The Yanks are looking for bullpen help. Scott "The God of Hell Fire" Proctor and Kyle "Cooter" Farnsworth -- who got into it with catcher Jorge Posada on Sunday -- are likely chips, according to George King. The Yanks have interest in Greg Gagne, who would prefer to close. But they may have an in-house solution as Joba Chamberlain has been taken out of the starting rotation in Scranton. Chamberlain is expected to work in relief this week. According to Joel Sherman:
"Our guys saw Chamberlain last week and said he was the best pitching prospect they have seen all year," an AL executive said. "If he were a five-year veteran there is no doubt with this stuff that he would be pitching in the majors. So here you have the chance to pitch him in the majors while also limiting his innings. You get value both ways. The Yanks should absolutely do that."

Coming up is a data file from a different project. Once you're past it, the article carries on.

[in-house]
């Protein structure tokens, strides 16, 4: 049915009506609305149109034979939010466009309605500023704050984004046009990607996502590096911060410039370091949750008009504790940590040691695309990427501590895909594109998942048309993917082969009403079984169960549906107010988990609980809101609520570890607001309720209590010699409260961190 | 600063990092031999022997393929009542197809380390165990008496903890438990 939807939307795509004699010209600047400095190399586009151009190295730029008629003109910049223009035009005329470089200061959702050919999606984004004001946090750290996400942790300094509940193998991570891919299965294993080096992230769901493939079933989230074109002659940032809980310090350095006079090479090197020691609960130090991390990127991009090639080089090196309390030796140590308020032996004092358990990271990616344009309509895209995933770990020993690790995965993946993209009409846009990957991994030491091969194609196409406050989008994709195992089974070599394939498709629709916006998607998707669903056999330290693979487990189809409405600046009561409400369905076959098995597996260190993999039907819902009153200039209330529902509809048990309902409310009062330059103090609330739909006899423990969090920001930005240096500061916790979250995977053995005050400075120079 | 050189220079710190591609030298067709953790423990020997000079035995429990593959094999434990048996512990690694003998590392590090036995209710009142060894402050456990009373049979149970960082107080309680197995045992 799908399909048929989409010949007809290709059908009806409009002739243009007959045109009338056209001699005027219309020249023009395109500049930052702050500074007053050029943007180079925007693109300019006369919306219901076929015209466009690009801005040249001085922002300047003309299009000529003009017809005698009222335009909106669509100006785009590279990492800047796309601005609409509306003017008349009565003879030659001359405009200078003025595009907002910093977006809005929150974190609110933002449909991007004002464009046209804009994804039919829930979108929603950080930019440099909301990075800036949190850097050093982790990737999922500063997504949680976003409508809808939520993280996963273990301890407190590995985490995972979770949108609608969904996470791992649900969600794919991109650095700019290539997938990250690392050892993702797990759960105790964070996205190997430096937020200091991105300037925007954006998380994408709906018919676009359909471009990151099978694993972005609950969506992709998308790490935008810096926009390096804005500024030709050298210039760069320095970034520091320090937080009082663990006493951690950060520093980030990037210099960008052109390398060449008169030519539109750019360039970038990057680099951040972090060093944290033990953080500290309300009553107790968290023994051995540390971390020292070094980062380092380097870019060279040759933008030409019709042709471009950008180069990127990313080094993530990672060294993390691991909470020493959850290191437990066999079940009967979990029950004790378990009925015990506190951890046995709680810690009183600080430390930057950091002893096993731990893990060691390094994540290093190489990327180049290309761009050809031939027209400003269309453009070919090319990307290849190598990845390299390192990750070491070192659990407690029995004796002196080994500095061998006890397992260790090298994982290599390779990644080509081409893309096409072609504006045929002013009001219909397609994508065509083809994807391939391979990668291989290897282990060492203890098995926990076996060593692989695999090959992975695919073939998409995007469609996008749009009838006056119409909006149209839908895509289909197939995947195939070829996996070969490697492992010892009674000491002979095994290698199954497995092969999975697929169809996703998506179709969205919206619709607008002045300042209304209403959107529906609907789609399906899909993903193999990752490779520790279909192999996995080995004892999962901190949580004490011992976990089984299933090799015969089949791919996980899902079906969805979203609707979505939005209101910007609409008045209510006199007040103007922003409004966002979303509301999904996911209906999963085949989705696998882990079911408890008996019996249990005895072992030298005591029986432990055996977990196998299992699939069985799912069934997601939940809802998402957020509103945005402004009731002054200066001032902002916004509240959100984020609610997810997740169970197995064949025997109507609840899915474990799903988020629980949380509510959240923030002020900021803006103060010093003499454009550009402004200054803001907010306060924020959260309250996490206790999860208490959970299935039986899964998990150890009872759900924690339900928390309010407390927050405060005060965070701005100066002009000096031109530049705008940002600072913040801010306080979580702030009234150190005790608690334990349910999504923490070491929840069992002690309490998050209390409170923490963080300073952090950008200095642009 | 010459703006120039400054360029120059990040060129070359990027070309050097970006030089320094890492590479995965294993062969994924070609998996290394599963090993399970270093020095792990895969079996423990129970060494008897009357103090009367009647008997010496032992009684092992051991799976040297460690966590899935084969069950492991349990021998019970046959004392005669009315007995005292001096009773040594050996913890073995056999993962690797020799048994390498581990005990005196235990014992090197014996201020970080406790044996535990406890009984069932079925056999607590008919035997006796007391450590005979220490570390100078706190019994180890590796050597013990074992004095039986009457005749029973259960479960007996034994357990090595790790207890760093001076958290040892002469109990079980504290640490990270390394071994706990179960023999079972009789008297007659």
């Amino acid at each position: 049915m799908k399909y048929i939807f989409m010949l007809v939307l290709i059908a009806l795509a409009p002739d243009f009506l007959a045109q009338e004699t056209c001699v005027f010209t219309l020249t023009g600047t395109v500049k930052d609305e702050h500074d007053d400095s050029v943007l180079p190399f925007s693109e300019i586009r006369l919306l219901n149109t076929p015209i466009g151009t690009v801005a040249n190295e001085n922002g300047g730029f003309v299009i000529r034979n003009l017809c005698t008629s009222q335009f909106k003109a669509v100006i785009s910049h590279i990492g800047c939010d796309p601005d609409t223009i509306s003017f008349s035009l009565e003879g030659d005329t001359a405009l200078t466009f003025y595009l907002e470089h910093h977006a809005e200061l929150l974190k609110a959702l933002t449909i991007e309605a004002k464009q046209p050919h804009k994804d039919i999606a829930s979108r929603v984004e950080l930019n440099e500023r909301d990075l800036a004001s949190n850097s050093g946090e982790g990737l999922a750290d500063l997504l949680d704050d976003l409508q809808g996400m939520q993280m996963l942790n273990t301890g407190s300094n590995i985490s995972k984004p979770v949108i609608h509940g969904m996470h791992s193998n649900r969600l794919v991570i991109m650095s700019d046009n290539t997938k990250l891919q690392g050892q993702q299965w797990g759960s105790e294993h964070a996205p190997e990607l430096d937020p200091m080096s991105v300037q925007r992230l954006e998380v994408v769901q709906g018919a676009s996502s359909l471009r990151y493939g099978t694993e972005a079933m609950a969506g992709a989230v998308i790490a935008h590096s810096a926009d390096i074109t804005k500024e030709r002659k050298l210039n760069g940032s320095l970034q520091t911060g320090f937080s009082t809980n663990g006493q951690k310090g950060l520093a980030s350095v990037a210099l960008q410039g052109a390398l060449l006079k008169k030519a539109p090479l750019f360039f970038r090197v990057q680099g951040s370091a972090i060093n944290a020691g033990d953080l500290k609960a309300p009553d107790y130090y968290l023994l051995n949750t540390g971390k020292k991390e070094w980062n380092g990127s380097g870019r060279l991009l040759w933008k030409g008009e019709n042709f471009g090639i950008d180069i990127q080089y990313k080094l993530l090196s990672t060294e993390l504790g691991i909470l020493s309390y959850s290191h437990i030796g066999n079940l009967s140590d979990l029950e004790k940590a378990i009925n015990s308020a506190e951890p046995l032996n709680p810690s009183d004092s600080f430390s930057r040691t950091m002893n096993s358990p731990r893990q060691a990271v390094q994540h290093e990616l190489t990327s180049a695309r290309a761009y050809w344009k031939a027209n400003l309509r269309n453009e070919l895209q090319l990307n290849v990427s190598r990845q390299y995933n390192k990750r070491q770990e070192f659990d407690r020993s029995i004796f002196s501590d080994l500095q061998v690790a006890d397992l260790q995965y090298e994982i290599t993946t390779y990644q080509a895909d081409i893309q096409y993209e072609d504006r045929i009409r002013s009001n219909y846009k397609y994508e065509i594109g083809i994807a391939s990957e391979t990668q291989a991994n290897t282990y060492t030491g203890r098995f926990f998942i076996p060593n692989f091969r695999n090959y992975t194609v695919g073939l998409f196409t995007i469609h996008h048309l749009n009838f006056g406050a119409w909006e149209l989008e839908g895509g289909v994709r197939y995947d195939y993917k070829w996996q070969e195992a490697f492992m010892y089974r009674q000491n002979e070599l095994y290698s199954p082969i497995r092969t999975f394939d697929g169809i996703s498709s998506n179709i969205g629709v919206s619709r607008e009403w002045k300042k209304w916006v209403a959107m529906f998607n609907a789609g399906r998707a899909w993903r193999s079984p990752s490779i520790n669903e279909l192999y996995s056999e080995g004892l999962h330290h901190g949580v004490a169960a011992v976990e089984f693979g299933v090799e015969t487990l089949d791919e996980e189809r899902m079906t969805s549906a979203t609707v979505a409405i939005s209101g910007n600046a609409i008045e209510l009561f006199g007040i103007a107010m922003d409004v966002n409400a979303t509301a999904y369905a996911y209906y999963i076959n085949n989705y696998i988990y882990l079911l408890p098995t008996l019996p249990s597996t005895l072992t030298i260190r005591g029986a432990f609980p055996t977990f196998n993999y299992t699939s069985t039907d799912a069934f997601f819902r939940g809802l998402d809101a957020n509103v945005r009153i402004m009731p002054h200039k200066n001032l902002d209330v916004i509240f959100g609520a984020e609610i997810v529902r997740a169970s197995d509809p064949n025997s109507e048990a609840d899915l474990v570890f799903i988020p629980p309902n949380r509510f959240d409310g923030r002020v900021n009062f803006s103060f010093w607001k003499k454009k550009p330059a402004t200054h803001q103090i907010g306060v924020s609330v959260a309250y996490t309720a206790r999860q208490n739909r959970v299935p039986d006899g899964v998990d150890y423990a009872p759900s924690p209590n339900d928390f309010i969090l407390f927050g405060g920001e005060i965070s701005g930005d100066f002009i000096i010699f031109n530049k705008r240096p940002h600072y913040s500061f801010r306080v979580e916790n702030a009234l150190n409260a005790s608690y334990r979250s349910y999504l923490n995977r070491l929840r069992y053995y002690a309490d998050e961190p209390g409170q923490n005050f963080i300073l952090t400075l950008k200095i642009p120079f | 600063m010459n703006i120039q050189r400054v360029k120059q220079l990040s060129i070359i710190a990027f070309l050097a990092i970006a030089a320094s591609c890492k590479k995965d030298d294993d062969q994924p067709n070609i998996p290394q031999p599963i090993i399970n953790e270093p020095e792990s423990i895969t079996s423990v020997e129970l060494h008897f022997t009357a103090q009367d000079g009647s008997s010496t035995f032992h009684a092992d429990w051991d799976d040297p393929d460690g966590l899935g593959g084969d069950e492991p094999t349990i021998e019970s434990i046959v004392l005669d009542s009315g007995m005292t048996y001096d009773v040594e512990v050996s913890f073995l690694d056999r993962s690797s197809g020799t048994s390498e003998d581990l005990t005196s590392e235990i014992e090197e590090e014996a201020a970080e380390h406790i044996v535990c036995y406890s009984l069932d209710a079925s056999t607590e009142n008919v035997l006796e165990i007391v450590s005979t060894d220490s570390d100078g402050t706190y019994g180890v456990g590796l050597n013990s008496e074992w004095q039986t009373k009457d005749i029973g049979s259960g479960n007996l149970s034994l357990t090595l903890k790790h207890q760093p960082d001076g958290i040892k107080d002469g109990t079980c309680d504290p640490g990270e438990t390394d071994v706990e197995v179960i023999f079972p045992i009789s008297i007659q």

The Red Sox are rolling. Manny is starting to hit. But they are still interested in Jermaine Dye. J.D. Drew continues to work diligently through a difficult first season in Boston. Says hitting coach Dave Magadan say:
"He's worked hard on staying through the ball, staying to the middle of the field, and driving the ball the other way. It's just something that hasn't really transferred into the game. When you're getting pitched the way he is -- he's getting pitched hard in and then soft stuff out over the plate -- it's a tougher pitch to drive the other way when it's soft out over the plate.
Meanwhile, Curt Schilling is looking to return to the rotation in early August, and long-lost starter Matt Clement hopes to comeback in September.
Labels: AL East
AL East blog (Monday)
NL West blog (Monday)
AL Central blog (Tuesday)
NL Central blog (Wednesday)
AL West blog (Thursday)
NL East blog (Thursday)
Wild Card (Friday)